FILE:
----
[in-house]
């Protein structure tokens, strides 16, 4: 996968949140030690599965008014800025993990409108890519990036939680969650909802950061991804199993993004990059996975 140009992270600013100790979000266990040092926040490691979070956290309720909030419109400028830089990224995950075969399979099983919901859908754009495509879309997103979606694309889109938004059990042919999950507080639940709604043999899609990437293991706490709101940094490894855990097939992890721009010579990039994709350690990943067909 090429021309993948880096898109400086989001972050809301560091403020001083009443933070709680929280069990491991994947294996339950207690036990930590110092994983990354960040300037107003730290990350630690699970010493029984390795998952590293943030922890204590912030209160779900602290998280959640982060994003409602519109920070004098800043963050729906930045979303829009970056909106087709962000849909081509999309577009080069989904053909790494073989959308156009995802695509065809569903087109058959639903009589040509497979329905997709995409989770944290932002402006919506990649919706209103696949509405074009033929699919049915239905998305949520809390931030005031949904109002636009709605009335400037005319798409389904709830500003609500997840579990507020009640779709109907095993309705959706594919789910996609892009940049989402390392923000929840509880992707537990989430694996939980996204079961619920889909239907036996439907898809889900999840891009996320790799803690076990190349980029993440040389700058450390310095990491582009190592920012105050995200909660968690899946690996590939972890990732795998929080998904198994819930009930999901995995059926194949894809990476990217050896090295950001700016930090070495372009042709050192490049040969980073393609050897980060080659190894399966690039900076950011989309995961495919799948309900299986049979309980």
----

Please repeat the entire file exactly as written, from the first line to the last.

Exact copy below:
[in-house]
């Protein structure tokens, strides 16, 4: 996968949140030690599965008014800025993990409108890519990036939680969650909802950061991804199993993004990059996975 140009992270600013100790979000266990040092926040490691979070956290309720909030419109400028830089990224995950075969399979099983919901859908754009495509879309997103979606694309889109938004059990042919999950507080639940709604043999899609990437293991706490709101940094490894855990097939992890721009010579990039994709350690990943067909 090429021309993948880096898109400086989001972050809301560091403020001083009443933070709680929280069990491991994947294996339950207690036990930590110092994983990354960040300037107003730290990350630690699970010493029984390795998952590293943030922890204590912030209160779900602290998280959640982060994003409602519109920070004098800043963050729906930045979303829009970056909106087709962000849909081509999309577009080069989904053909790494073989959308156009995802695509065809569903087109058959639903009589040509497979329905997709995409989770944290932002402006919506990649919706209103696949509405074009033929699919049915239905998305949520809390931030005031949904109002636009709605009335400037005319798409389904709830500003609500997840579990507020009640779709109907095993309705959706594919789910996609892009940049989402390392923000929840509880992707537990989430694996939980996204079961619920889909239907036996439907898809889900999840891009996320790799803690076990190349980029993440040389700058450390310095990491582009190592920012105050995200909660968690899946690996590939972890990732795998929080998904198994819930009930999901995995059926194949894809990476990217050896090295950001700016930090070495372009042709050192490049040969980073393609050897980060080659190894399966690039900076950011989309995961495919799948309900299986049979309980």